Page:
The trouble with saying that this isn’t what it looks like is that it induces people to think about what it looks like rather than what it’s being presented as. A bit like telling someone not to think about a pink elephant. Deferring the spring conference looks very like a pink elephant.
The problem wouldn’t arise, of course, if there weren’t reasons for supposing the SNP might wish to postpone the conference that have nothing to do with whatever it is that isn’t a pink elephant. If there weren’t widespread concern within the party and beyond about Nicola Sturgeon’s approach to the constitutional question then people would not be able to ascribe ulterior motives to those responsible for putting conference off for three months.
People tend to think the worst of politicians and party managers. I wonder why.
Let’s deny them the benefit of the doubt for the moment. Let’s suppose the worst. Let’s assume the conference has been delayed to save the platform-sitters from having to face awkward questions from delegates who are less than enamoured with elements of their leadership’s performance. Will a two or three month delay solve the problem? Let’s think!
If the party hierarchy thinks a conference in March or April would be marked (marred?) by scenes of discontent and even dissent then they must reckon there to be cause for that discontent/dissent. And if they think it’s safe to have the conference in June, they must be calculating that the aforementioned cause of discontent and/or dissent will be eliminated before then. Which in turn suggests that something significant is going to happen in the interim.
What might that be?
Speculation is rife. Well, it is in my head. Thing is, there’s not that much to speculate about. It’s that old thing about imperatives and options again. The key to some kind of understanding of the ebb, flow and swirl of the political tides. Or at least, the key to turning idle speculation into informed analysis.
In terms of the constitutional issue, the British state’s overarching imperative – what drives its behaviour – is the need to preserve the Union at quite literally any cost. Their options all derive from the Union and the power relationship that it creates and perpetuates whereby the British state – or England-as-Britain or Borissia – is in all respects and at all times around eight times more powerful than Scotland. As if every voter in England-as-Britain had eight votes to every one vote for individuals in Scotland. (This, incidentally, is a major factor in the increasing number of English people in Scotland supporting independence. They are better placed to see the imbalance than ‘native’ Scots who have only ever lived in Scotland.)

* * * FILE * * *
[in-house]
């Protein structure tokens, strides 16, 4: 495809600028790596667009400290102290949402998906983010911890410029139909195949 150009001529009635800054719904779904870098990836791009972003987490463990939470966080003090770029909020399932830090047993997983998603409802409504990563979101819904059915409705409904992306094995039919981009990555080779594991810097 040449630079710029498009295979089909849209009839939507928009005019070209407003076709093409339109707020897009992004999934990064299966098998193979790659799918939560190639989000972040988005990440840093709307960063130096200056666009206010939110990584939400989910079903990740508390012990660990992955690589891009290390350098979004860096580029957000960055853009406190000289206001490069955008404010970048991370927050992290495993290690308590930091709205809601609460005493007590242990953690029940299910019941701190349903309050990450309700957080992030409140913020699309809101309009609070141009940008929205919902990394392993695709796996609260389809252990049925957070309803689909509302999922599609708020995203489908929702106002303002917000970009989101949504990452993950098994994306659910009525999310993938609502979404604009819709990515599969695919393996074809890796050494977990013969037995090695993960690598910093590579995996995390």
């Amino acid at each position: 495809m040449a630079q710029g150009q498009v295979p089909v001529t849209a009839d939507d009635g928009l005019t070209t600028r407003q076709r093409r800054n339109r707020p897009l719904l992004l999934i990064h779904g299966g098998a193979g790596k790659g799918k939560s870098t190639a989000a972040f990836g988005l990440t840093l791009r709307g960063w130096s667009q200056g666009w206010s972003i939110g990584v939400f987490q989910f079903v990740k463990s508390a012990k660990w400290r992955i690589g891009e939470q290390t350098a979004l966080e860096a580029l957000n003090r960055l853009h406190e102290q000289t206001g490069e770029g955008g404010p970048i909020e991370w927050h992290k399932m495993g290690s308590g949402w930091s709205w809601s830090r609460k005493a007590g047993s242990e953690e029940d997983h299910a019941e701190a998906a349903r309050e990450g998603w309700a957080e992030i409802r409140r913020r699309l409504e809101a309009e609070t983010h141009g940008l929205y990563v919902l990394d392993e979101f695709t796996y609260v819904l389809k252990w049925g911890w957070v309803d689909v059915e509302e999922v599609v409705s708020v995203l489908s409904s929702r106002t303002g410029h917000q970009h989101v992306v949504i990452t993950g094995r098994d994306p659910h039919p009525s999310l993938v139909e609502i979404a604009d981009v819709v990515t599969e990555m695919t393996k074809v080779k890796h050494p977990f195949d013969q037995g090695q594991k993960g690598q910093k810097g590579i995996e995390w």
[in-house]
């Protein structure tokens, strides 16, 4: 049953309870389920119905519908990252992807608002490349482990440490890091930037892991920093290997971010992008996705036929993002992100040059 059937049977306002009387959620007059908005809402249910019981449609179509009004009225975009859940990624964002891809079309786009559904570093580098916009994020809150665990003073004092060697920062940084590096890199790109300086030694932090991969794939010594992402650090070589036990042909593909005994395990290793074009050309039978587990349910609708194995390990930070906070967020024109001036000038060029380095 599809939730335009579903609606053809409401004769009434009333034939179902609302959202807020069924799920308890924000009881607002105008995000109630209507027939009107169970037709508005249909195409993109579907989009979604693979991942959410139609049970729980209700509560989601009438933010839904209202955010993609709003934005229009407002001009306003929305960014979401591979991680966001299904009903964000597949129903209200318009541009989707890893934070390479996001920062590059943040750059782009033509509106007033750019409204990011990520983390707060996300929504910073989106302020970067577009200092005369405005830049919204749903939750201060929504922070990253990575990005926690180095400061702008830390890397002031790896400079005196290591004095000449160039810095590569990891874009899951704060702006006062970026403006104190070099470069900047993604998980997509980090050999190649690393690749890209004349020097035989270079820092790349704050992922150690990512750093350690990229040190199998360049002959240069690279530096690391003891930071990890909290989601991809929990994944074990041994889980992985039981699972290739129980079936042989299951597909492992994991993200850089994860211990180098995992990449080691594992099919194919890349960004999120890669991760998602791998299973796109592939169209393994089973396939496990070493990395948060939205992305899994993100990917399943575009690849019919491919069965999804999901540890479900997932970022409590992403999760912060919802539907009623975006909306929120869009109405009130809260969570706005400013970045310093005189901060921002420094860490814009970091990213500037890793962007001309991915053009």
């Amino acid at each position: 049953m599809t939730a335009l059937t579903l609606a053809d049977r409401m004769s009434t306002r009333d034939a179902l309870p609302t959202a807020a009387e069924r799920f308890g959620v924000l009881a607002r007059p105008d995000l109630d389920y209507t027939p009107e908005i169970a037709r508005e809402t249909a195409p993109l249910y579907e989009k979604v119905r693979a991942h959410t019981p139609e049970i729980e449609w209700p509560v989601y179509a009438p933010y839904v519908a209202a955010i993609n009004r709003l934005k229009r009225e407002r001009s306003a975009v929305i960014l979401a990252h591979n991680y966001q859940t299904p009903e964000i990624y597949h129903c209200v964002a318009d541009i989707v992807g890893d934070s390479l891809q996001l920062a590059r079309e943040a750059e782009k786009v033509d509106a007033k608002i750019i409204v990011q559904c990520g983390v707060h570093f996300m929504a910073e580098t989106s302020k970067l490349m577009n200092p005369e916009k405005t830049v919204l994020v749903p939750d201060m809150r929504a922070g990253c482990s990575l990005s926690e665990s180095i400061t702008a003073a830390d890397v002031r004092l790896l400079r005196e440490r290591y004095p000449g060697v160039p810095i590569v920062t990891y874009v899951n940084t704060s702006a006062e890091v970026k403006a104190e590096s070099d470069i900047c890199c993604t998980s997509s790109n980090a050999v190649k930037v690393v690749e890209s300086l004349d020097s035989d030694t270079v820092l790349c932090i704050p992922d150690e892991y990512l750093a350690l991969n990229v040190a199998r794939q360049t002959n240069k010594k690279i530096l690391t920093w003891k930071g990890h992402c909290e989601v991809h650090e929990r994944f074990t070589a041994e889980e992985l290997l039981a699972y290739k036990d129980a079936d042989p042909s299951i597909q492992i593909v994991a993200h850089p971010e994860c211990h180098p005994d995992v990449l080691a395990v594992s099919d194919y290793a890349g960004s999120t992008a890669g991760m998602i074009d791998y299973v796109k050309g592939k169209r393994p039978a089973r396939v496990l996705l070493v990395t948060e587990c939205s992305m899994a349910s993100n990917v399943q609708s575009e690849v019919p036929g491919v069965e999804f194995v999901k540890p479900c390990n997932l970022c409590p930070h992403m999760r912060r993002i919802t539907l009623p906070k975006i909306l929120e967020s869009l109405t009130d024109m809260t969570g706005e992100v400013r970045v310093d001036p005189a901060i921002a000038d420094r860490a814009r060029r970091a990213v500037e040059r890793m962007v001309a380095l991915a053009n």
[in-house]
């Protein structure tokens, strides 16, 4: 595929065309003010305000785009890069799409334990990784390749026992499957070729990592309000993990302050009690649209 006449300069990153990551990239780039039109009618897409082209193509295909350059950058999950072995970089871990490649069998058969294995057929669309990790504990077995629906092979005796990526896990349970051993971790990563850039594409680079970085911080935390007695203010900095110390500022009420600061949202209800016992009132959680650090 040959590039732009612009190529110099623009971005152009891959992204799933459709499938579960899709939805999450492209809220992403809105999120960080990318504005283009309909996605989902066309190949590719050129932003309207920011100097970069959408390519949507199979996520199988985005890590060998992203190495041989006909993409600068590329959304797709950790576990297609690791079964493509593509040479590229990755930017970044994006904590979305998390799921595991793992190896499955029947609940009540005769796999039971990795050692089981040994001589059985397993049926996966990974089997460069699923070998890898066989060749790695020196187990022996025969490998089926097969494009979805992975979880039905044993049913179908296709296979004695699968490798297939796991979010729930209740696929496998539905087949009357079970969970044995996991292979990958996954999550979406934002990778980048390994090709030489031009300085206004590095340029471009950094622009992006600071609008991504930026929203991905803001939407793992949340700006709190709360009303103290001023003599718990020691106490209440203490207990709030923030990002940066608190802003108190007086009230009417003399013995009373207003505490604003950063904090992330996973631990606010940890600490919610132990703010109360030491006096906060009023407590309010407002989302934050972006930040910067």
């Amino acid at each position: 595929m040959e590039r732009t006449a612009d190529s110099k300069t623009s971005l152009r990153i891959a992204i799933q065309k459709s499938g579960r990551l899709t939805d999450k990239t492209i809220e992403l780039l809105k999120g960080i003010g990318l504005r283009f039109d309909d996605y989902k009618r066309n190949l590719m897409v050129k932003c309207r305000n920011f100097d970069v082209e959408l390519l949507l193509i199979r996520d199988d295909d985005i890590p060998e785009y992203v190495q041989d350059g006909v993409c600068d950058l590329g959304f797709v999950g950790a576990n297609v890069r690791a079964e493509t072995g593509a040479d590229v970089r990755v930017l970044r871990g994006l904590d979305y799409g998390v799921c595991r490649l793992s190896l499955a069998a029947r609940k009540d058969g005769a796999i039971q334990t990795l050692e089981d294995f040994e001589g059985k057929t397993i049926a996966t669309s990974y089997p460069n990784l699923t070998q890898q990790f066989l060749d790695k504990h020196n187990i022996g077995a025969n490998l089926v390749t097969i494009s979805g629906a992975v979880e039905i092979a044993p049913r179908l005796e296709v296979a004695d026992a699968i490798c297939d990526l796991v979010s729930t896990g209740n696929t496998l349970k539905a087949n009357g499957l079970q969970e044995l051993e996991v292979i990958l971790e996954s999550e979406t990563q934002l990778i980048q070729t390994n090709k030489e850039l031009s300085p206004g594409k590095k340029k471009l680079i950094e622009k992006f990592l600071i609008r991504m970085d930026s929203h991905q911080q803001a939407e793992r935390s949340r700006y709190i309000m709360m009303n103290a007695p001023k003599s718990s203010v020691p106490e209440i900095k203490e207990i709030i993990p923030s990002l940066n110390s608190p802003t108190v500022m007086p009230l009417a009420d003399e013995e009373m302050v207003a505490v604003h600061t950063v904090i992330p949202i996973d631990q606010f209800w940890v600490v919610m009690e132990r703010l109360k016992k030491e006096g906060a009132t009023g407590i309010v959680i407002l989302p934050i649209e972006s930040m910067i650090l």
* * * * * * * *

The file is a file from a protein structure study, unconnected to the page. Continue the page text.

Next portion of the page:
What this means is that the British state has, if not unlimited options, certainly uncountable options. Effectively, the British political elite can do as it pleases with and to Scotland. The Union was intended to solve the ‘Scottish problem’. It was meant to remove Scotland as a threat to England. To achieve this, a grotesquely asymmetric political union was devised and imposed on Scotland. Even three hundred years ago the people detested the Union. But Scotland’s ruling elites were assured that they would be protected from the effects of this imbalance of power.
That constitutional arrangement; that grotesque imbalance of power, remains fundamentally unchanged to this day. Society has changed beyond recognition since 1707. But the Union has not changed accordingly. Such changes as there have been – notably devolution – were intended to reinforce and preserve the imbalance rather than to reform and rectify it.
In the UK, people in Scotland are second-class citizens at best. The Union makes it so. We have a second-class parliament. The Union so stipulates. We have a second-class government. The Union allows no more. Not second-class in the sense of qualitatively inferior. Certainly second-class in terms of political power. Our Scottish Parliament may have immeasurably greater democratic legitimacy than Westminster. But it must always be subordinate. Our Scottish Government may be considerably more effective in addressing the needs, priorities and aspirations of the nation’s people. But it must always be subordinate to even the worst of administrations in London. Our people may be little different from the resident of Borissia. But we do not have the same right to choose the government that best suits our needs. The Union underpins this inequity.